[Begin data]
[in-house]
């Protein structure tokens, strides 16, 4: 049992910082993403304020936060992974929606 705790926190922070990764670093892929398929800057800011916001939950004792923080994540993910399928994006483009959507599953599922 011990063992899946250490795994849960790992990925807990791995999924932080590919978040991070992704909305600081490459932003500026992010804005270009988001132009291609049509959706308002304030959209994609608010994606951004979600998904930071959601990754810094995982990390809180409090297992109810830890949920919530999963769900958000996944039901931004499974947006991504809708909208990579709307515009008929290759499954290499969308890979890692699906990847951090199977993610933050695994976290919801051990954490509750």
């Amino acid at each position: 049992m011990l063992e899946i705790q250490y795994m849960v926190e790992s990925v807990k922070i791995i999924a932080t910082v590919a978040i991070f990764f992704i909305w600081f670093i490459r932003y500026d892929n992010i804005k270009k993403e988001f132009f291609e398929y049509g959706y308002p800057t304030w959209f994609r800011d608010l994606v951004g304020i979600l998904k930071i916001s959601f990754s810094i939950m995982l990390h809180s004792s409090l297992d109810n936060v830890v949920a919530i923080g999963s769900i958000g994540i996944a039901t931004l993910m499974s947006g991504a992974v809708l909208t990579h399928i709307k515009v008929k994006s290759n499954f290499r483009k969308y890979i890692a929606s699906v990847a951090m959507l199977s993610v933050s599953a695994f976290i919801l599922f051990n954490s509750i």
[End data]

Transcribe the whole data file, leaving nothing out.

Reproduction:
[in-house]
């Protein structure tokens, strides 16, 4: 049992910082993403304020936060992974929606 705790926190922070990764670093892929398929800057800011916001939950004792923080994540993910399928994006483009959507599953599922 011990063992899946250490795994849960790992990925807990791995999924932080590919978040991070992704909305600081490459932003500026992010804005270009988001132009291609049509959706308002304030959209994609608010994606951004979600998904930071959601990754810094995982990390809180409090297992109810830890949920919530999963769900958000996944039901931004499974947006991504809708909208990579709307515009008929290759499954290499969308890979890692699906990847951090199977993610933050695994976290919801051990954490509750």
């Amino acid at each position: 049992m011990l063992e899946i705790q250490y795994m849960v926190e790992s990925v807990k922070i791995i999924a932080t910082v590919a978040i991070f990764f992704i909305w600081f670093i490459r932003y500026d892929n992010i804005k270009k993403e988001f132009f291609e398929y049509g959706y308002p800057t304030w959209f994609r800011d608010l994606v951004g304020i979600l998904k930071i916001s959601f990754s810094i939950m995982l990390h809180s004792s409090l297992d109810n936060v830890v949920a919530i923080g999963s769900i958000g994540i996944a039901t931004l993910m499974s947006g991504a992974v809708l909208t990579h399928i709307k515009v008929k994006s290759n499954f290499r483009k969308y890979i890692a929606s699906v990847a951090m959507l199977s993610v933050s599953a695994f976290i919801l599922f051990n954490s509750i």